Complaints lacking "an arguable basis either in law or in fact[1]' are subject to dismissal as frivolous. Neitzke v. Williams, 490 U.S. 319, 325 (1989). "In determining whether a particular . . . complaint is frivolous . .., the threshold issue for the trial court is an assessment of the substance of the claim presented, i.e., is there a factual and legal basis ... for the asserted wrong, however inartfully pleaded." Crisafi v. Holland, 655 ¶ 2d 1305, 1307 (D.C. Cir. 1981), quoting Watson v. Auk, 525 F.2d 886, 892 (5th Cir. 1976)). Plaintiffs allegations are the type of "fantastic or delusional scenarios'' warranting dismissal on frivolous grounds. Neitzke, 490 U.S. at 328; cf. Best v. Kelly, 39 F.3d 328, 330-31 (D.C. Cir. 1994) (a court may dismiss claims that are "essentially fictitious"- for example, where they suggest "bizarre conspiracy theories . . . [or] fantastic government manipulations of their will or mind") (citations and internal quotation marks omitted); Crisafi, 655 F.2d at 1307-08 ("A court may dismiss as frivolous complaints ... postulating events and circumstances of a wholly fanciful kind.").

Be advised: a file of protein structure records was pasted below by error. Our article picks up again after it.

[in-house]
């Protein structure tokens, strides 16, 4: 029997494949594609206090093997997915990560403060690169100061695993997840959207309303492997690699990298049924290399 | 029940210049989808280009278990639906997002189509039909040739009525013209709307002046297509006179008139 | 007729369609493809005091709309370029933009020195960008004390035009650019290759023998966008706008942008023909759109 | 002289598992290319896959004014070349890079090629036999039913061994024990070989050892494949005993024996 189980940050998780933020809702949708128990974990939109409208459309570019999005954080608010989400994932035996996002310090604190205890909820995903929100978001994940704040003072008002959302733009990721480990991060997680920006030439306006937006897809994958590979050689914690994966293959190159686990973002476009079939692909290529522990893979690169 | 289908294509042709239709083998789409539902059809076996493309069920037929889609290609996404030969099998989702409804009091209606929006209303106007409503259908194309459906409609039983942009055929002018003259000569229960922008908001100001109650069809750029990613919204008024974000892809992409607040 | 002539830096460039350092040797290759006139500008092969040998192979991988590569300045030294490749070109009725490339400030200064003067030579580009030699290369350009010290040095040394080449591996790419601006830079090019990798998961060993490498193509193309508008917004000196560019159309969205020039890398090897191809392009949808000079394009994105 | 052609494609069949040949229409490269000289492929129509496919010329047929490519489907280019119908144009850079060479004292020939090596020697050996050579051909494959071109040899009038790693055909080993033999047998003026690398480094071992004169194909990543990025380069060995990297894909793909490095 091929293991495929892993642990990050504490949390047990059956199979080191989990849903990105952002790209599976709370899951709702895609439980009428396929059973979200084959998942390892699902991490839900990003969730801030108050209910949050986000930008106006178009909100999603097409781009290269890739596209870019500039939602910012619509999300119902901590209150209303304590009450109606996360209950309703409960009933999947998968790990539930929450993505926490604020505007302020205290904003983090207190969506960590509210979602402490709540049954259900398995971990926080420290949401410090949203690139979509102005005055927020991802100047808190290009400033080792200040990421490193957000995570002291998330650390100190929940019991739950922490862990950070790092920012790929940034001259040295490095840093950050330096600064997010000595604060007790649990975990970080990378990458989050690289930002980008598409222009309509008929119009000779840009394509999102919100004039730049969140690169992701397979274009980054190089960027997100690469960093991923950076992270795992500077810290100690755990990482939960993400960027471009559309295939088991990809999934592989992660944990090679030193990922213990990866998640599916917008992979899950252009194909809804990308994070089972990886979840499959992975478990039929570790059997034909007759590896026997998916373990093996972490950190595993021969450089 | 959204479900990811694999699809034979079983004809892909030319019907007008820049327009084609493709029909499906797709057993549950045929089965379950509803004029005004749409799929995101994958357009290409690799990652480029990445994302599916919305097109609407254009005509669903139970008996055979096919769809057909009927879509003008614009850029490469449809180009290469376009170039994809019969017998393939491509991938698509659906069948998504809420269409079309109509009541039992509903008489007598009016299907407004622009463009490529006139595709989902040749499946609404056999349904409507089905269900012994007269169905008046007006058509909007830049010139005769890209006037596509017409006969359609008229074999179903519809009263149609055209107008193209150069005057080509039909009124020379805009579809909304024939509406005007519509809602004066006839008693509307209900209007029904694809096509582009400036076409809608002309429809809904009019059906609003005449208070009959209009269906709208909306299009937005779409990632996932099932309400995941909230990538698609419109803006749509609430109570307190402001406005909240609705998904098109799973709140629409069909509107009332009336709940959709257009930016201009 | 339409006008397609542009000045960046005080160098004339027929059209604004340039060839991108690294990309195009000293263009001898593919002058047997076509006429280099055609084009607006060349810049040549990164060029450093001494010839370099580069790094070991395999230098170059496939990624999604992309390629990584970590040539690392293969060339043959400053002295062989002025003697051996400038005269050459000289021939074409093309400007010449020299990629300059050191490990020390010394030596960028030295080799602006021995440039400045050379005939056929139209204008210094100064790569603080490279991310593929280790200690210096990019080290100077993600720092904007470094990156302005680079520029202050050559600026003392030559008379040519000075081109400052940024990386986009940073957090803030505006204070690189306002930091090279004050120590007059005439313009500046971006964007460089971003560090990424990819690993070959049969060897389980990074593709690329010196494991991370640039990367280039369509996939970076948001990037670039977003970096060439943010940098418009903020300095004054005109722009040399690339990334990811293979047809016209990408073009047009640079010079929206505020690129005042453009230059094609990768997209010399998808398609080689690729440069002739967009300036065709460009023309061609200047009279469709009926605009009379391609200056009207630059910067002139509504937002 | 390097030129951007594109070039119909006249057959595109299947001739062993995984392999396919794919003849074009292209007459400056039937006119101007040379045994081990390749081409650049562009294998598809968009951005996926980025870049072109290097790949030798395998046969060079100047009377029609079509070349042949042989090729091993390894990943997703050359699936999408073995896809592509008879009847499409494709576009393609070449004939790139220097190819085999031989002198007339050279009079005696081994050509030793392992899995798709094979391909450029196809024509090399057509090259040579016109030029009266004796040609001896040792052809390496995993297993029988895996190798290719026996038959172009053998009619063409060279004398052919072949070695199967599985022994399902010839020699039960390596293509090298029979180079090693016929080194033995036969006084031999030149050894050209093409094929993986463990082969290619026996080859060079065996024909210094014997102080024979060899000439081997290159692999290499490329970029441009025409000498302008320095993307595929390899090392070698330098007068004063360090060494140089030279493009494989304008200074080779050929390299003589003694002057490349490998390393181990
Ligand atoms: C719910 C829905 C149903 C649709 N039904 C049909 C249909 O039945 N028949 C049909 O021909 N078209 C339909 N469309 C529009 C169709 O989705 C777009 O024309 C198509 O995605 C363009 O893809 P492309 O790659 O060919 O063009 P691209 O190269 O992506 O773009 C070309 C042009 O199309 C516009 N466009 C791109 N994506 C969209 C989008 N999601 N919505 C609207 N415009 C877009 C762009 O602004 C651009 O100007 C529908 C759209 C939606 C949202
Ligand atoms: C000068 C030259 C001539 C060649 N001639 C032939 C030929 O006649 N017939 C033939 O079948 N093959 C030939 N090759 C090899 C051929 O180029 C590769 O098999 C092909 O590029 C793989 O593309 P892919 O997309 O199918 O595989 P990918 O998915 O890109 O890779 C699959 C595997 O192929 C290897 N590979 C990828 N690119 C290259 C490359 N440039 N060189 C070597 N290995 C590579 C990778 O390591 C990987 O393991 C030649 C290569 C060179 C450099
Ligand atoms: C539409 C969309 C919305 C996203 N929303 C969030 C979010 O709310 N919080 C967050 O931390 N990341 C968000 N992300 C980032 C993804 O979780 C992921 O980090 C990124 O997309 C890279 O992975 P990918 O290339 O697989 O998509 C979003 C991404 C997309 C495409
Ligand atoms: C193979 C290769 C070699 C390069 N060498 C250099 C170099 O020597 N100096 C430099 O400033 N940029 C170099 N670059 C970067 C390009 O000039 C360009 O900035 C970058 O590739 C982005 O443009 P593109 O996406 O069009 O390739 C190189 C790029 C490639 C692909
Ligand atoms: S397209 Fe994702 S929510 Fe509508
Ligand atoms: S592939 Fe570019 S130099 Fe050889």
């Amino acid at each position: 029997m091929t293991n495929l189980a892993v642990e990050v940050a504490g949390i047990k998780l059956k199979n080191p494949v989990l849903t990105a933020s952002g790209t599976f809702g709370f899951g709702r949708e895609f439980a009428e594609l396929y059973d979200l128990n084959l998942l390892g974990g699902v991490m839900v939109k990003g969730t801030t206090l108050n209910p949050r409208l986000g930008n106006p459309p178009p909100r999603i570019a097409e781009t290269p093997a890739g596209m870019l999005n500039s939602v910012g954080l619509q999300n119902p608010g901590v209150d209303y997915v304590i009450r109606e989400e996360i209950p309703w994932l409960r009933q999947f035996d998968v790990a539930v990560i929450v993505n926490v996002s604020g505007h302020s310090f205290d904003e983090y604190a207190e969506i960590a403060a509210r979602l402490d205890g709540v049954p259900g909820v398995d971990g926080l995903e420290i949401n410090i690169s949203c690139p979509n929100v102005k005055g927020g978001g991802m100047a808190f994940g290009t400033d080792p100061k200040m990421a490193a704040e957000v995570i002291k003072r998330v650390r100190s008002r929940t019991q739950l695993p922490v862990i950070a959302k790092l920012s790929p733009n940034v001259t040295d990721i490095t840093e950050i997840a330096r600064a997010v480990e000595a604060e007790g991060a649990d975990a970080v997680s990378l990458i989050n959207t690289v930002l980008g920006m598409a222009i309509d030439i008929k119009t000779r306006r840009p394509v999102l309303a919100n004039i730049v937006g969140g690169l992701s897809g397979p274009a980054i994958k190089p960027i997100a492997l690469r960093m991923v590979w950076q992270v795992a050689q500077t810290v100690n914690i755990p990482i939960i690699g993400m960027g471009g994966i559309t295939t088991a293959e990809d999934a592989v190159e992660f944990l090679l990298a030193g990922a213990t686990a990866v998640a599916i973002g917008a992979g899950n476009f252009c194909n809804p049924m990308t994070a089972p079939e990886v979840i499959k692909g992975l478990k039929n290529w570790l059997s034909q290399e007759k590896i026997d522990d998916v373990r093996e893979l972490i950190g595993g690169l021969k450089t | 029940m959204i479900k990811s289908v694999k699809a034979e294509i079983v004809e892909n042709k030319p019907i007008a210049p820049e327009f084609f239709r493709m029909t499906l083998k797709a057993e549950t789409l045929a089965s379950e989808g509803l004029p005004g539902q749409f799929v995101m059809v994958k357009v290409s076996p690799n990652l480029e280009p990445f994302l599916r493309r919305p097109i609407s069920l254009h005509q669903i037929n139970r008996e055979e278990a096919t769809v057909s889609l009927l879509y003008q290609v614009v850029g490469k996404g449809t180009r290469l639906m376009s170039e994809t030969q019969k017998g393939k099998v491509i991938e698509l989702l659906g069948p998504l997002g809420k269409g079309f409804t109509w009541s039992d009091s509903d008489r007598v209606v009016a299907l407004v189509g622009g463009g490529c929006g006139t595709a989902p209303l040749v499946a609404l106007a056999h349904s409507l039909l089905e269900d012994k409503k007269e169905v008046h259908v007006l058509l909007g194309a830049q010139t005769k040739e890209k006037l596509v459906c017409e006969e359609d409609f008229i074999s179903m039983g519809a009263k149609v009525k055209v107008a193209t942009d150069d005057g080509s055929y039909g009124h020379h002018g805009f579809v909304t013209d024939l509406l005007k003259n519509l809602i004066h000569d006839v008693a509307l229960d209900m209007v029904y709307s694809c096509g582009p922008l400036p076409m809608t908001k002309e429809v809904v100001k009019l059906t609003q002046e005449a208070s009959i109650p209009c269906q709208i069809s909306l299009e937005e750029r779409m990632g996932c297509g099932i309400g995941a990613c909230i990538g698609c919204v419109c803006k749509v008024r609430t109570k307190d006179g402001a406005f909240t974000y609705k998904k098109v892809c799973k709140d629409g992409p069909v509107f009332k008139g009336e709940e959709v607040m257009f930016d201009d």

Even if plaintiff s allegations were plausible, this Court would have no authority to grant the requested relief. The United States Attorney General has absolute discretion in deciding whether to investigate claims for possible criminal or civil prosecution. As a general rule applicable here, such decisions are not subject to judicial review. Shoshone-Bannock Tribes v, Reno, 56 F.3d 1476, 1480-81 (D.C. Cir. 1995). And the Eleventh Amendment to the U.S. Constitution immunizes Governor Bullock, who is sued at best in his official capacity, from this lawsuit.' Therefore, this case will be dismissed. A separate order accompanies this Memorandum Opinion.

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Notes:

[1] The amendment provides in pertinent part: “[t]he judicial power of the United States shall not be construed to extend to any suit in law or equity, commenced or prosecuted against one of the United States by Citizens of another State." U.S. Const, amend. XI. It is long established that this amendment applies equally to suits brought by citizens against their own states. See Edelman ...